How To Get Over Your Fear Of Publishing

How To Get Over Your Fear Of Publishing

This is one of the biggest secrets of the publishing industry: how difficult it is to hit that publish button. Our stories often times keep our deepest and darkest secrets. They often share a bit about ourselves. In many cases, the characters are based on people we know or situations we’ve gone through.

Don’t tell me you’ve never had an idea for a story from a terrible breakup before. Many of our best story ideas are also the ones that leave us most vulnerable. The stories that his us straight to the heart of things. This is especially true in love stories and scary stories, where we pull from our own romances and deepest fears.

It can be incredibly intimidating to publish and thus many of us end up keeping our stories stored away in a notebook, never to be opened or touched again. And that is okay if you are okay with that.

But that’s not why we’re here. It’s not why you are reading this post. You want to publish. And you need that extra push.

Here are some ways you can combat that fear that has worked with many writers.

Publish on a website first

Try putting a variation of your story on a storytelling site. You can try writing sites and reading apps. These are communities with generally positive communities who can help you get over your fears. They may even provide some good feedback for you. This is often a great way for you to get your feet wet without having to tell everybody you know that you’ve published it. You can even use a pseudonym or username so that nobody will ever have to know that you’ve put anything online. You don’t need to tell anybody nor do you ever need to use your real name so nobody can ever Google you. This is a great baby-step so that you can get that feeling of publishing without taking the actual risk. In some cases, if the story does well, you can still get much of the upside and then take credit after the fact once you do have the millions of views already under your belt. This is especially useful and easy if you’re writing short stories or graphic novels.

Give it to close friends

Try giving it to a few trusted friends to read. Because you know this person personally, it’ll feel a little safer. It’s okay if they hate it and give you advice on it. This will help you get some needed feedback and also get you set up to share with more people after you hear from your friend. This is another baby step that might feel like higher stakes as somebody is actually judging your soul, but will get you closer to the eventual step of publishing it.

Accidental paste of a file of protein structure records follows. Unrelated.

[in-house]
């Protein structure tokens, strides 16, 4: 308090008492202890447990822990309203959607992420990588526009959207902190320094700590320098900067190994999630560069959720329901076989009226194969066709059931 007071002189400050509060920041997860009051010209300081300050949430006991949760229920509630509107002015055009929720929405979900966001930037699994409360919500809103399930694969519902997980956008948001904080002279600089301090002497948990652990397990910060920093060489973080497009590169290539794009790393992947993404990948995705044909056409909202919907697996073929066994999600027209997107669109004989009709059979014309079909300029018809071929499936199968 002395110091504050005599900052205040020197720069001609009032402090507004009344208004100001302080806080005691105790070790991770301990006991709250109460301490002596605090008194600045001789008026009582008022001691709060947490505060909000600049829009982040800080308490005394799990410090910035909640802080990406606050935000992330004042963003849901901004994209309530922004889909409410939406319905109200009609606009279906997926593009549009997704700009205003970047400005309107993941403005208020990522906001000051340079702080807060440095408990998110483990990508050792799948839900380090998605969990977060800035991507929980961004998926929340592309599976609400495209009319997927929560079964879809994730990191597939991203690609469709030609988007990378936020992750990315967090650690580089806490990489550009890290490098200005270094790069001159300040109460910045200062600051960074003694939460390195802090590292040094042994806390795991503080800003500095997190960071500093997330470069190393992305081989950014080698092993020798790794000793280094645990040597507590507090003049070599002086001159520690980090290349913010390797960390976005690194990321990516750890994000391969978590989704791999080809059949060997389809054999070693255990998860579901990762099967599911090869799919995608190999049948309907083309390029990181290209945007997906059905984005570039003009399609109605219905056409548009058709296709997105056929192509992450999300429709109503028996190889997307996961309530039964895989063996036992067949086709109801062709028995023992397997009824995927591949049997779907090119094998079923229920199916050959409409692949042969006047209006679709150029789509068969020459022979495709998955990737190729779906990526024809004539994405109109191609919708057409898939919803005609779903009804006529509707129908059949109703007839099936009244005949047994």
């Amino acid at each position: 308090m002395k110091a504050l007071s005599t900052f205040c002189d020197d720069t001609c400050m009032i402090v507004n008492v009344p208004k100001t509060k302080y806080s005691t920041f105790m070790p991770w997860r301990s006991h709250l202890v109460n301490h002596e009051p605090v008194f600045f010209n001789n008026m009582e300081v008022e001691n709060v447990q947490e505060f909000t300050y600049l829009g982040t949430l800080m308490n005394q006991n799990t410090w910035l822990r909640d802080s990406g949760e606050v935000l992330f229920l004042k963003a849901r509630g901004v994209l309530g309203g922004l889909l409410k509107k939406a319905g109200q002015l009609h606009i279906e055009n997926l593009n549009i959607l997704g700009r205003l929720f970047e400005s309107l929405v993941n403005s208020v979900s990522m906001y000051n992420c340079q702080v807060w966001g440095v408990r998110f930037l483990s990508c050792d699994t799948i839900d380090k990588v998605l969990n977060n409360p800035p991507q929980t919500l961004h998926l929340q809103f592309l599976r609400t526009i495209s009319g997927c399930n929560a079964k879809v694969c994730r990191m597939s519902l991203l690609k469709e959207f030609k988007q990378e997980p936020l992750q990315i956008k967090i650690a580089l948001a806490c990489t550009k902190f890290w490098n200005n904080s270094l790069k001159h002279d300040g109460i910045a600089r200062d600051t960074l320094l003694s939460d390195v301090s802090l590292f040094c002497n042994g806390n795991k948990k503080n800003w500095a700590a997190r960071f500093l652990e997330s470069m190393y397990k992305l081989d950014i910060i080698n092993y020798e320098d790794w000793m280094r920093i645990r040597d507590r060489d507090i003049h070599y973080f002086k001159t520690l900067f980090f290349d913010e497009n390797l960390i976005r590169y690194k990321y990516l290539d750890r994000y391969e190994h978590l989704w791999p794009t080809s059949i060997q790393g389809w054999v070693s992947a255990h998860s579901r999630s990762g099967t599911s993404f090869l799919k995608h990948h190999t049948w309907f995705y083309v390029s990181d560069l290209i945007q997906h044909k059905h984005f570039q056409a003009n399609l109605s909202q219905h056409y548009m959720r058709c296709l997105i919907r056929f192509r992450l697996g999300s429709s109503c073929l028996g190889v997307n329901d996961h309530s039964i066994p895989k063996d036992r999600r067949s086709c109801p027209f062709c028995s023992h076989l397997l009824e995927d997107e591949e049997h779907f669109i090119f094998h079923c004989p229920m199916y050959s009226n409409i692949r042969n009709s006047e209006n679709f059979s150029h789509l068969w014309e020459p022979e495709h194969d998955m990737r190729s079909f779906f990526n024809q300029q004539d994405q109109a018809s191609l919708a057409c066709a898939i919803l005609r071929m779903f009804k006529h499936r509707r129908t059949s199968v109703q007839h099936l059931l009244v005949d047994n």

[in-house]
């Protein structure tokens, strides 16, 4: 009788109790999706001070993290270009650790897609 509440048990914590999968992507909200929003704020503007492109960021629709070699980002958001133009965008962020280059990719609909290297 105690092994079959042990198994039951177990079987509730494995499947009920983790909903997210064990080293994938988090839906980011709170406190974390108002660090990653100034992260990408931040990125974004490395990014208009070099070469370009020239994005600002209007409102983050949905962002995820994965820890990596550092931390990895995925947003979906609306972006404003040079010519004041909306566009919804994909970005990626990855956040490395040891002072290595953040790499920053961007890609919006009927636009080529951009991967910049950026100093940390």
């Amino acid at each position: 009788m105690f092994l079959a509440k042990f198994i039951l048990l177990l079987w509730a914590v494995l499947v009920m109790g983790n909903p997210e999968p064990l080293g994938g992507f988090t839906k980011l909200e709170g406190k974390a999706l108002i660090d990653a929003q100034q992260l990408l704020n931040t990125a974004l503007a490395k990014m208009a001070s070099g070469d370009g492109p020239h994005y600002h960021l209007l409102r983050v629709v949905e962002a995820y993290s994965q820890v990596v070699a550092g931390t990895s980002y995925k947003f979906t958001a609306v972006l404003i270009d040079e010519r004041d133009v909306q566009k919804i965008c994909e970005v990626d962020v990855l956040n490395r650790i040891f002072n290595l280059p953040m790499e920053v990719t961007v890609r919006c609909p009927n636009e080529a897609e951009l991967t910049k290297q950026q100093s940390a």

Give it to somebody you don’t know

The real test is to give it to somebody you don’t know personally. Try joining some Facebook groups for people to “beta read”. These beta-readers can give you some advice as well and is the last step you need to take to get you to publishing. You can learn how to find beta readers on Commaful.

Now that you’ve had people you know and don’t know read your story, you have now taken enough baby steps where the hardest parts of getting over your fears are now over. It’s time to take that plunge and put it out there! If you need more help, you can always check out James Altucher’s on self-publishing.

The 5 Best Writing Contests in 2019

Calling all writers! If you’re looking for ways to advance your career and gain recognition for your work, enter one of these 5 writing contests. From fiction to poetry, there’s something in this list to suit any writer with any skillset. Feel like penning some fiction? How about telling the story of your travels through the wilderness? Enter one of these contests and show the world your talent.

1. L. Ron Hubbard Writers of the Future Contest

This quarterly contest has deadlines every three months, with a $1,000 cash prize for the first place winner with $750 and $500 for second and third place, respectively. L. Ron Hubbard is renowned for creating the world’s most extensive body of fictional work.